Meanwhile, PayPal acquires mobile payments firm Paydient.
With product videos on Shoeline.com boosting conversion by 44% in a test, the retailer plans to expand the program this fall.
Shoeline.com last year tested adding 10 videos highlighting different shoes on some of its product pages. The videos showed the feet of models sporting the various styles. The items that had videos experienced a 44% increase in conversions. Now, the company is expanding the number of videos to 100.
“With such positive results on our existing videos, the goal right now is to add video to as many of our products as possible,” says Frank Malsbenden, vice president and general manager of Vision Retailing Inc., the parent company of Shoeline.com.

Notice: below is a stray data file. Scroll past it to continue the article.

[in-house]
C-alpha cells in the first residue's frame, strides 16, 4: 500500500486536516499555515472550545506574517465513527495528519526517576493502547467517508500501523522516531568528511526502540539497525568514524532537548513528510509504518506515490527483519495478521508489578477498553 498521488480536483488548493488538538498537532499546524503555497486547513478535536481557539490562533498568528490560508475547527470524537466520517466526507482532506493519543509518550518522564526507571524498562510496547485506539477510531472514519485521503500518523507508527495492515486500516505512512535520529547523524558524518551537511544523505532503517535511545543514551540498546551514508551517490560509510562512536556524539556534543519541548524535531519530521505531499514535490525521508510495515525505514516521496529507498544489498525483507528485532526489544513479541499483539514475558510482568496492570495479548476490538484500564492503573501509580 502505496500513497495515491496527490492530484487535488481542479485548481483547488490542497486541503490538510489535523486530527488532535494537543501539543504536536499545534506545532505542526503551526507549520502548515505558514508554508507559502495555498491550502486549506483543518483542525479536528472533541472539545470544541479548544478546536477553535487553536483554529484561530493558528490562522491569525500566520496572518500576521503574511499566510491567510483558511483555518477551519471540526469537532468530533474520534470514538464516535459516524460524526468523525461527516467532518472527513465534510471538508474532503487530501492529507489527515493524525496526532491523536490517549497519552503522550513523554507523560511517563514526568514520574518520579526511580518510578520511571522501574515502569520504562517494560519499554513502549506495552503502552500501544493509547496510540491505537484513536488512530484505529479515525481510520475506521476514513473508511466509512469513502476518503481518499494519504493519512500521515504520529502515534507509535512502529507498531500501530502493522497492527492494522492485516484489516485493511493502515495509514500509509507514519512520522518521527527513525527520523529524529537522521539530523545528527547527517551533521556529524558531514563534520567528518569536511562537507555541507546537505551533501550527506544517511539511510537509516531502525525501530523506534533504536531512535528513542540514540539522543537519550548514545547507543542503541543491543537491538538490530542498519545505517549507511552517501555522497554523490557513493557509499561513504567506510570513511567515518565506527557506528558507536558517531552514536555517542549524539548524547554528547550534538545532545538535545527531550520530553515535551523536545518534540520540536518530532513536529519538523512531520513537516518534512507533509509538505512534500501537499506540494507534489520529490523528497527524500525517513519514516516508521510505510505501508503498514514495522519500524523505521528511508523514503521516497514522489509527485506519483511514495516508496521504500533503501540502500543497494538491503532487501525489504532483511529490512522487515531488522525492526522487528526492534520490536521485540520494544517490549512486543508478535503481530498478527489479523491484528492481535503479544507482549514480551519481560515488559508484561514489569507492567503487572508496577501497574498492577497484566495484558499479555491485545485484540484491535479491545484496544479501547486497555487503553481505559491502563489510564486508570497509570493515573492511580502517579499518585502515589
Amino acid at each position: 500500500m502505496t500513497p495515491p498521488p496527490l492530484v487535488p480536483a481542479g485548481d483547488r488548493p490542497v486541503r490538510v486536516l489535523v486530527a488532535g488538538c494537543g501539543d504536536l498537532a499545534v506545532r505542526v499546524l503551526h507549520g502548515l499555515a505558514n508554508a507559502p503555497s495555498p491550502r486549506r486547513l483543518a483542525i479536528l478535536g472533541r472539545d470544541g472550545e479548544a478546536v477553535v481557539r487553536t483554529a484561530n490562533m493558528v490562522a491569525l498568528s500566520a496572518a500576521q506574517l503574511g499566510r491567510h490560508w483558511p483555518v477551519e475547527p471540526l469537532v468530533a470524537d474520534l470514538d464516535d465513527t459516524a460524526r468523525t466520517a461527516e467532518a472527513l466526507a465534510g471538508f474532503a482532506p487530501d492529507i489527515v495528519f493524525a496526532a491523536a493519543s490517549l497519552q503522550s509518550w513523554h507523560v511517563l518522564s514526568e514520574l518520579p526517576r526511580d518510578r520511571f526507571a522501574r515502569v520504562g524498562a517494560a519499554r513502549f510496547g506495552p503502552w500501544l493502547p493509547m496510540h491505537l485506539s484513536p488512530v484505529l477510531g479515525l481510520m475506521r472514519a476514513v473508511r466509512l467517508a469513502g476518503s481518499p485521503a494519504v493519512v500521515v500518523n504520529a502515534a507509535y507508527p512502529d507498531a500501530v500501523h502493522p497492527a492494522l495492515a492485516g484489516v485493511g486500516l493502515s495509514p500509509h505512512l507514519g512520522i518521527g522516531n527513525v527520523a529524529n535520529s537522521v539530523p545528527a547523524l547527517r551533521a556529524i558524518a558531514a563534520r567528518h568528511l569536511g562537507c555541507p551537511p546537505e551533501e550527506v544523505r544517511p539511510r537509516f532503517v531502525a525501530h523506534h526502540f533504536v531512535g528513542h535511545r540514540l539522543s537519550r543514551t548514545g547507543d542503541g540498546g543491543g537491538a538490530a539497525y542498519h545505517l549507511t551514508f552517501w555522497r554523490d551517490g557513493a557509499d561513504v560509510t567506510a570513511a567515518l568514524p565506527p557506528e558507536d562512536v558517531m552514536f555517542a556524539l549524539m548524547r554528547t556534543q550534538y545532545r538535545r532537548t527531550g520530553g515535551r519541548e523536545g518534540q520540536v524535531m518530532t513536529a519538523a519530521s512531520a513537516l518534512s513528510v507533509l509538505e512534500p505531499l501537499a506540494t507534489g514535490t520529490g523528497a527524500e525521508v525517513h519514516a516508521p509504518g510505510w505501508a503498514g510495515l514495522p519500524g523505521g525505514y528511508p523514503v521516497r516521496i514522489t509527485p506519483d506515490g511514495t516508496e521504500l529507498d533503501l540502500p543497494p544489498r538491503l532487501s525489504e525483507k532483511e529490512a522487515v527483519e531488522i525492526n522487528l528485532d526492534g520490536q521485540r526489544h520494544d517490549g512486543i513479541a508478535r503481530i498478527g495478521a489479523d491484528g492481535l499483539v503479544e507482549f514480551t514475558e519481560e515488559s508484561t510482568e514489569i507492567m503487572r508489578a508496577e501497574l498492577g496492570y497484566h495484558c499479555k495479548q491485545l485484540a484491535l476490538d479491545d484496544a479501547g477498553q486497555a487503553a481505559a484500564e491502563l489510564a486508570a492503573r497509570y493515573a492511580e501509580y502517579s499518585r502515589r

Though Shoeline’s existing product pages had several images of each shoe, the retailer says it added videos to replicate the experience of actually seeing the shoe on the foot, Malsbenden says.
The retailer’s IT team created the 90 or so new videos over two days, and they were recently posted to the site. The original 10 videos went up in February 2007. Each clip is no more than 20 seconds long. The videos are framed to show only the model’s feet as she does a 360-degree turn, pausing briefly to show a front, side, back and bottom view of the shoe. Some show a hint of the model’s clothing for context. Currently, no audio accompanies the videos.
To integrate the video into product pages without making those pages look different from the others, Shoeline designed and built a video player that works within its standard template. “We were careful not to change a product page that was already working and to ensure a consistent look across the site,” Malsbenden says. “Product pages that have video look the same as those that don’t.”
A spokeswoman for Shoeline says the retailer is considering adding more elements to the videos such as voice-overs or full body shots.